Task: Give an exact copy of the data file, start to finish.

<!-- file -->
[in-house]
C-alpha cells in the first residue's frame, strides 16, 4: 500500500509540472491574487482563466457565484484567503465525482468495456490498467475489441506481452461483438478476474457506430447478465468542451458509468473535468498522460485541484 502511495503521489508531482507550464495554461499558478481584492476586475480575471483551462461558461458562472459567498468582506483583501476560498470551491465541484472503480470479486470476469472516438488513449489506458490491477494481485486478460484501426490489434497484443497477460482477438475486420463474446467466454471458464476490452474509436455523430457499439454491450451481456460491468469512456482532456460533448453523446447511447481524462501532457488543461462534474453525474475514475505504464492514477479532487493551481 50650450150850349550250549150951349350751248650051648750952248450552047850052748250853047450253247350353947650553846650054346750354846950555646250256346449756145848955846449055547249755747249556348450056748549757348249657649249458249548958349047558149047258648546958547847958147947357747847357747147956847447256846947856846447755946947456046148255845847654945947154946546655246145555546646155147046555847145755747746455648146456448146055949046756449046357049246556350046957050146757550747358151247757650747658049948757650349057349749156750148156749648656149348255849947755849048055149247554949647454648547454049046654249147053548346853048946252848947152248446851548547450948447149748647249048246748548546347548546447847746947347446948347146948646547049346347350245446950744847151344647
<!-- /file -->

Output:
[in-house]
C-alpha cells in the first residue's frame, strides 16, 4: 500500500509540472491574487482563466457565484484567503465525482468495456490498467475489441506481452461483438478476474457506430447478465468542451458509468473535468498522460485541484 502511495503521489508531482507550464495554461499558478481584492476586475480575471483551462461558461458562472459567498468582506483583501476560498470551491465541484472503480470479486470476469472516438488513449489506458490491477494481485486478460484501426490489434497484443497477460482477438475486420463474446467466454471458464476490452474509436455523430457499439454491450451481456460491468469512456482532456460533448453523446447511447481524462501532457488543461462534474453525474475514475505504464492514477479532487493551481 50650450150850349550250549150951349350751248650051648750952248450552047850052748250853047450253247350353947650553846650054346750354846950555646250256346449756145848955846449055547249755747249556348450056748549757348249657649249458249548958349047558149047258648546958547847958147947357747847357747147956847447256846947856846447755946947456046148255845847654945947154946546655246145555546646155147046555847145755747746455648146456448146055949046756449046357049246556350046957050146757550747358151247757650747658049948757650349057349749156750148156749648656149348255849947755849048055149247554949647454648547454049046654249147053548346853048946252848947152248446851548547450948447149748647249048246748548546347548546447847746947347446948347146948646547049346347350245446950744847151344647